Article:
How Do You Handle a Problem That’s the Customer’s Fault?

Q. I attended your webinar yesterday on customer service. I found it helpful.

Most of the scenarios discussed were when the company “messes up”. For instance, UPS’ strike caused service issues. The company did not make the old woman’s ink stamp properly. How do you recommend we handle situations when it is not our company’s “fault” and still be viewed as providing good customer service?

My company provides very expensive medication infused intravenously in the home setting. The cost of a typical dose is $2000+. Not infrequently the patient causes the “mess up” and they become dissatisfied. For example, we may have left multiple messages to arrange a nursing visit to administer the medication and arrange the delivery of the medication. The patient finally returns the call at the last minute and then demands to have their dose scheduled “immediately”. Another example is the patient makes demands which are not justified. The medication we provide is manufactured in glass vials. The expiration date of the vial is what is stamped on it by the manufacturer (usually a 1 – 2 years). We prepare some patients’ medication by transferring it into an empty IV bag. When we do this, the expiration date is shortened (usually to 21 days). Although we have documentation from the manufacturer stating the medication is stable for that time, we have some patients who refuse to use it.

Any suggestions you have would be greatly appreciated.

Myra’s Answer:

It’s especially tricky trying to handle a problem that is actually the customer’s fault. Research shows that 67% of problems customers encounter are actually the fault of the customer.

Here’s how I suggest handling some of your common issues:

Situation

“We may have left multiple messages to arrange a nursing visit to administer the medication and arrange the delivery of the medication. The patient finally returns the call at the last minute and then demands to have their dose scheduled “immediately”.

Express empathy for the customer’s predicament, explain your attempts to help the customer/patient, tell the customer what you can do and finally, apologize. Here’s how this might look:

“I can certainly appreciate your need to have your dose immediately. In fact, we’ve urgently tried to reach you, leaving # messages over the last couple of days. We can schedule a nurse for your dose on _____. Regrettably, it is not possible now to get the does scheduled this afternoon because our nurses are fully booked. I am sorry for any inconvenience this may cause you.”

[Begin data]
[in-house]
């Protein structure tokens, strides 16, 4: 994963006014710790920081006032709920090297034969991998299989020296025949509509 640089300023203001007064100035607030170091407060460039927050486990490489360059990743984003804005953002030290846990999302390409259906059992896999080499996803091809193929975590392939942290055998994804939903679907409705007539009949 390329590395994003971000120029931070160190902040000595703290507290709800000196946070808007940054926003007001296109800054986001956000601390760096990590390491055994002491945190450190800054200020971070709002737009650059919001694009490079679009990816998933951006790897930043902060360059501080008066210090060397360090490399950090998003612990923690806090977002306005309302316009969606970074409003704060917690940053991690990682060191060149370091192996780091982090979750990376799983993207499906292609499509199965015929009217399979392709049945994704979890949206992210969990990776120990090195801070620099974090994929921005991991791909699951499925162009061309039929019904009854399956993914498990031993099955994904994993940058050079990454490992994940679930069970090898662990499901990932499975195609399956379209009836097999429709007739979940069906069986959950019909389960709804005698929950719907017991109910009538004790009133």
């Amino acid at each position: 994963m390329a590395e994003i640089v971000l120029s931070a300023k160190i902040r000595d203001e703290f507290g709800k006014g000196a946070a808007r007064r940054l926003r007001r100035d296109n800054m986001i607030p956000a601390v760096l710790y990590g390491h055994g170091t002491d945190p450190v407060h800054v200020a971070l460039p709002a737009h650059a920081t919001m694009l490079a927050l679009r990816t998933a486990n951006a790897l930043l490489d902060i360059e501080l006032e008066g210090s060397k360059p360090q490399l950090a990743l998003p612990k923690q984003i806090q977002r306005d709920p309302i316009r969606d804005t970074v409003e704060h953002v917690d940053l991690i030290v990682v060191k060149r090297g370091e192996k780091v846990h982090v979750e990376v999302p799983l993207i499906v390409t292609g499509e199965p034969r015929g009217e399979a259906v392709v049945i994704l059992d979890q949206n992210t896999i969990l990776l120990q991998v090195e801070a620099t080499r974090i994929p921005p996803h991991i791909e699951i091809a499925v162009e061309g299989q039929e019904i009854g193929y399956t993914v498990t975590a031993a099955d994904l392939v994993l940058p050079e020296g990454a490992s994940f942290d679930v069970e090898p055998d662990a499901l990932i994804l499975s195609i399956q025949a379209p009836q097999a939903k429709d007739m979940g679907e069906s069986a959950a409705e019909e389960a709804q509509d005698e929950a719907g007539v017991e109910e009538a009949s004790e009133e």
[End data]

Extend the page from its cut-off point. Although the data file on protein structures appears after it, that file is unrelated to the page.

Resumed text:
Situation

“The patient makes demands which are not justified. The medication we provide is manufactured in glass vials. The expiration date of the vial is what is stamped on it by the manufacturer (usually a 1 – 2 years). We prepare some patients’ medication by transferring it into an empty IV bag. When we do this, the expiration date is shortened (usually to 21 days). Although we have documentation from the manufacturer stating the medication is stable for that time, we have some patients who refuse to use it.”

Put yourself in the customer’s shoes and try to relate to their fear and concern and explain very carefully the actual stable period of the medication. Here’s how this might look:

“I realize this can be confusing, but I’d like to explain what’s going on to try to help you understand. In most cases, your medication is provided in manufactured glass vials with an expiration of 1-2 years. There are times when we prepare the medication by transferring it into an empty IV bag. When we do this, as in this case, the “expiration” date is shorted to 21 days. But here’s where it gets tricky. While the medication expires in 21 days, it is still stable and absolutely safe to use for ____ (period). I’m happy to mail/email/fax you documentation to prove this. If the medication wasn’t stable, we would not issue it to our patients.”

Note: I recommend putting this statement on your website in your FAQ section on your website and including it as an insert with the medication.

For more help, check out: “Helpful Phrases for Dealing with Difficult Customers” right here on my blog.

Good luck!

Myra looks forward to answering your questions about customer service, contact center management, and customer service training. Please e-mail Myra at info@myragolden.com or tweet her at @myragolden.

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myragolden

Myra Golden is an author, trainer and keynote speaker who has been helping companies for over twenty years to improve the customer experience through her customer service training workshops. Myra has a master’s degree in human relations and a bachelor’s degree in psychology, helping her to understand the challenges of developing the best customer experience as it relates to the psychology of the employees. Myra has helped Verizon Business, McDonald’s, Coca-Cola, Michelin Tires, Frito-Lay, Vera Bradley and many others improve the customer experience through her training. She was named one of the Top 10 Customer Service Bloggers by Huffington Post and she is the co-author of Beyond WOW!

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